In Search of Mokele-mbembes
Is there a live dinosaur in the Congo?
Growing up, I have always loved the subject of Dinosaurs. Maybe it is because my Dad was nick-named “Dr. Dino,” or the fact that he taught and talked about them incessantly. Regardless of how I became so interested, any time an opportunity to look for new dinosaurs comes up, it piques my curiosity.
Well last fall, we let you know of an opportunity to support William Gibbons’ trip to the Congo in search of the elusive Mokele-mbembes. For those of you who participated in this endeavor to find living dinosaurs, we thank you. Mr. Gibbons sent us the following report of his group’s expedition in the Congo of Africa and I’d like to share it with you.
This particular trip was extremely hard, due to the late rains and washed-out roads. We made it to the World Wildlife Fund Camp in N’Dongou and travelled 100 kilometers up the Dja River to the Nki falls. This is about as remote as you will ever get, with no villages or even people for miles. There are stretches of that river farther north which fishermen avoid due to too many encounters with Mokele-mbembes.
We picked up several new reports about Mokele-mbembes from locals that I have never interviewed before. My youngest son, Andrew (18), and the two French explorers, Michel Ballot and Serge Grispoux, went on to the Nki Falls, while John Kirk and I remained at Camp Catfish (yes, it’s actually called that), about 2 kms south of the falls.
As we were discussing our surroundings, we suddenly heard deep, throaty bellows that appeared to be coming from the river south of us, but were actually on the west side of the bank where we were located. The thick foliage made it impossible to see what was making those amazing vocalizations, but the bellows got louder, as if the animal was making its way towards us. After the third roar, we heard the sound of the motorized canoe approaching from the south and the bellowing suddenly stopped.
We did our best to mimic the bellowing noise for our boatmen Blaise and Noel, who immediately identified them as a Mokele-mbembe territorial call. They were very much on edge after that! We were able to confirm from our own experiences, as well as that of others, that Mokele-mbembes will dive underwater at any foreign sound, such as an outboard engine. We learned of new sightings of the animal, as well as new reports of the horned elephant killer, the Emela Ntouka, a giant chimpanzee called the Sampala, and a giant upright walking ape (the Dodu) that have had physical contact with the World Wildlife Forest guards! The water panther, a huge leopard-like cat with a mane like a lion, has also been observed, which uses waterfalls and rapids to ambush animals that come to the river’s edge to drink.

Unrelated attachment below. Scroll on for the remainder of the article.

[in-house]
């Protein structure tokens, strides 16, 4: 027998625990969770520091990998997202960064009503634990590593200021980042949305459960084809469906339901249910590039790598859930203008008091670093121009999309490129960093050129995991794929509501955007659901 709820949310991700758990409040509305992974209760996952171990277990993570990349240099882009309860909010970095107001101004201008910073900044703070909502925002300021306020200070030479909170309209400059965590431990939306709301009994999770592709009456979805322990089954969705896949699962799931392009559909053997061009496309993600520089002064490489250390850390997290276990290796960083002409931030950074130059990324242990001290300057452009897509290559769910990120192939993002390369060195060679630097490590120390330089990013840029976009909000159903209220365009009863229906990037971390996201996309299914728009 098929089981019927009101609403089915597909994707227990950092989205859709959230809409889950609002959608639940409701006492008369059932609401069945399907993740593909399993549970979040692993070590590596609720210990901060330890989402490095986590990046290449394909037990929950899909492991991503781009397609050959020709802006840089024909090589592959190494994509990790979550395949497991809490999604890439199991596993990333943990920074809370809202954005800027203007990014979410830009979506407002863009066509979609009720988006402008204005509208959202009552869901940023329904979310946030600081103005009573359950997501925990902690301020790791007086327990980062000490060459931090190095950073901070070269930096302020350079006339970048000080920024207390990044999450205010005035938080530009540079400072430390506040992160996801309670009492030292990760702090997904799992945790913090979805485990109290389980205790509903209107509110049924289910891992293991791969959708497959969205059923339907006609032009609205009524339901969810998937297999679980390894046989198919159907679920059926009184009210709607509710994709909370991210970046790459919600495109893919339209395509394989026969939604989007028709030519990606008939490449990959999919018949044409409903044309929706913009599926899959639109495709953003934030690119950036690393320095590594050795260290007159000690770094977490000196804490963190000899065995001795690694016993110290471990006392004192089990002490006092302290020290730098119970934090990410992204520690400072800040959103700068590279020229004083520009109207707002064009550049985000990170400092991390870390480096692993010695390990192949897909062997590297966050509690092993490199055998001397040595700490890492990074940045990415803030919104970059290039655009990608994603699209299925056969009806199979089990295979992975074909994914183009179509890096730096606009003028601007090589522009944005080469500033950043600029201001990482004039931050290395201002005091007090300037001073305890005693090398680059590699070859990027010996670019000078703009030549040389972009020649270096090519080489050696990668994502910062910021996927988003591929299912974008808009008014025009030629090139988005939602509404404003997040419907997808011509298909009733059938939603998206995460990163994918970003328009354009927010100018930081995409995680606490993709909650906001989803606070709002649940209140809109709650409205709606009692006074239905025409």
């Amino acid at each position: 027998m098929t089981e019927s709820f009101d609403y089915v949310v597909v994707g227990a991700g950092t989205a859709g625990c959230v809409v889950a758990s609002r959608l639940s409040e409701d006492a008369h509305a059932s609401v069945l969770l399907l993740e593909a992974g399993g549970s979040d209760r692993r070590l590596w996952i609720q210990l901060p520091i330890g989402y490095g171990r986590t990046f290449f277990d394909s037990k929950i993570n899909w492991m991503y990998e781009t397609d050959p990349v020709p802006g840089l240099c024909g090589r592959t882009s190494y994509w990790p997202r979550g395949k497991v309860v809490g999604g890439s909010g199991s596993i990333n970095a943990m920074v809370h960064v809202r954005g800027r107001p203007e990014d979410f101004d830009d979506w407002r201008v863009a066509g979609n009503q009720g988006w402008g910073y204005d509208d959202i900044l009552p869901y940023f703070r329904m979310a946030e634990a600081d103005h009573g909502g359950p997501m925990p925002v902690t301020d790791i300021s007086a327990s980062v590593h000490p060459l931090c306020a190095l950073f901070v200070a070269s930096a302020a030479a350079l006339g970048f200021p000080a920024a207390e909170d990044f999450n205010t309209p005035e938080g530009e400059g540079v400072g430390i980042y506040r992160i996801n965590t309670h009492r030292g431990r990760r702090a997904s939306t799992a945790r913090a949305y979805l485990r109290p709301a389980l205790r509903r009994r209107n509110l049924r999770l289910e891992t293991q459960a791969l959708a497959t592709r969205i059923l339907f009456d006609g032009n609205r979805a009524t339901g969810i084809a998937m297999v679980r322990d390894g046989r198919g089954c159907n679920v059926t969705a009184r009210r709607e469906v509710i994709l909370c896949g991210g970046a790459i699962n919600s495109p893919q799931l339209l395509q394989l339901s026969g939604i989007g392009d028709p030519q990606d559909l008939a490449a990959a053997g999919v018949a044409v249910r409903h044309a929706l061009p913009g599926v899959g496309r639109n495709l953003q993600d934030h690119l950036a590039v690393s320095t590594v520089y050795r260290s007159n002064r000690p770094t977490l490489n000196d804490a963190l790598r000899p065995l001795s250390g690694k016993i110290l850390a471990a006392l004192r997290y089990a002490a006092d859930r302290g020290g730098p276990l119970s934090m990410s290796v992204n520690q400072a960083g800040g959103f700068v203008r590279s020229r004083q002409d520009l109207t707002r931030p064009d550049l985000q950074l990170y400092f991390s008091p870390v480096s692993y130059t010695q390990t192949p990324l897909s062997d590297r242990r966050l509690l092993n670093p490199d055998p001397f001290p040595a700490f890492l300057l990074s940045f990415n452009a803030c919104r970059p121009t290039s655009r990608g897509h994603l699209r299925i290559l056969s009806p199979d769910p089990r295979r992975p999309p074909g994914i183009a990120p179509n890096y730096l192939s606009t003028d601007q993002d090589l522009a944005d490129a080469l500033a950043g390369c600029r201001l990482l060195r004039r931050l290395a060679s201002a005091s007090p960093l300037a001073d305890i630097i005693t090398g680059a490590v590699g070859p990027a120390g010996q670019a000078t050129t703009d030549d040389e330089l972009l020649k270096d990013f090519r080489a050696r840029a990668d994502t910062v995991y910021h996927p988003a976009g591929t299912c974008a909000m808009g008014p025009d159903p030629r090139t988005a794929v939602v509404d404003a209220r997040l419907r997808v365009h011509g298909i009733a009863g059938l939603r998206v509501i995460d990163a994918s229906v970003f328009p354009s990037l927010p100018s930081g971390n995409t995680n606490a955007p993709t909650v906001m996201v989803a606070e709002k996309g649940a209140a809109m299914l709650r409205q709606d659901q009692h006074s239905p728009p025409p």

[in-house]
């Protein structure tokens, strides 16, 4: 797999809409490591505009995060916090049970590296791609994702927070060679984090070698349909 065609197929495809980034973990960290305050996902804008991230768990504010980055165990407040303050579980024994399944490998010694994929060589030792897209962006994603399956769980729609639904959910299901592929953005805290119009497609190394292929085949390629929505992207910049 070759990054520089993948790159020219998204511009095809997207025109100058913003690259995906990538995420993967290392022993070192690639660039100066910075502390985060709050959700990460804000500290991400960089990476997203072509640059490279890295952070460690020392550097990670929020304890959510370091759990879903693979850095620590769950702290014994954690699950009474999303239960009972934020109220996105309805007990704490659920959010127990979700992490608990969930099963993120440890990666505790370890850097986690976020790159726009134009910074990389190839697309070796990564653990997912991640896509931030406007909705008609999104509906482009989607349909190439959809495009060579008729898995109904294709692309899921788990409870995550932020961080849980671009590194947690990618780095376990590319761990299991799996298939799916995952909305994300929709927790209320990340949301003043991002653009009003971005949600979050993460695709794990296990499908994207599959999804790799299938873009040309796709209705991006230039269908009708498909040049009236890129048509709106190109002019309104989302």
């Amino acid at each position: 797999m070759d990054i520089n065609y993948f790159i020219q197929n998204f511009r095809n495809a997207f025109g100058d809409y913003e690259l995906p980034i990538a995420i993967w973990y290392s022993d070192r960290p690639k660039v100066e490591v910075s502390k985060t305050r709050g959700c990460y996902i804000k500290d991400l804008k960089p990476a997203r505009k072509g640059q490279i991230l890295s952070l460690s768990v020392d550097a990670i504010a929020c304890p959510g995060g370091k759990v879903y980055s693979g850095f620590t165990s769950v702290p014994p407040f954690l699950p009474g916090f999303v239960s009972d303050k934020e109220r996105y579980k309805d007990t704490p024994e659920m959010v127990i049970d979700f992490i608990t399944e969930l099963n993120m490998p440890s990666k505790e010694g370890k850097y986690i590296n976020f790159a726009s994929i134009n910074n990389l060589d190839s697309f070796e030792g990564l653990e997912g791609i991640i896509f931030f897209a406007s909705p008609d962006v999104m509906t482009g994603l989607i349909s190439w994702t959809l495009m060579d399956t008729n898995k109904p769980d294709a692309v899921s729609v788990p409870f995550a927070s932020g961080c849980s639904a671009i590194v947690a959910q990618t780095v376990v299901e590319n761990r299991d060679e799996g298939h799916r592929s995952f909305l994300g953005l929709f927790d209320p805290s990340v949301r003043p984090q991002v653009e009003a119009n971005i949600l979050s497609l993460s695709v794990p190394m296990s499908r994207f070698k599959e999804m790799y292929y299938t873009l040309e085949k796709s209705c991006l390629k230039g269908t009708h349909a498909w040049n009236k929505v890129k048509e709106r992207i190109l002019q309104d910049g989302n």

Michel Ballot became very ill on the trip and we were forced to cut the expedition short by two days to get him to the Catholic hospital in a nowhere-village called Salapoumbe. He remained very ill until we could get him back to Yaounde and on a plane back to France. The last leg of our journey was a marathon 15-hour drive to Yaounde. This was a tough trip, and at 54, I’m not sure if I can keep this up for much longer. Perhaps in a year I will be keen to go again? I’ll keep you posted on all our future plans!
Thank you again for your generous and kind support!
So, is there a living Dinosaur in the swamps of Africa? The natives seem to believe so. However even if (when) one is documented, it won’t change the opinions of evolutionary-thinking people. Remember, they have already thrown God and Creation as a possibility out the window, so everything they see is through the eyes of an evolutionary worldview. You might wonder if I am up for one of those expeditions one day. Um … I think I will leave that to people even more adventurous than I am. I am more of the “Do a wheelie on the motorcycle” kind of adventurer!
Now, If you think this is cool, you need to check out the movie with Dinosaurs that is being produced right now! www.GenesisMovie.com
Thanks for reading,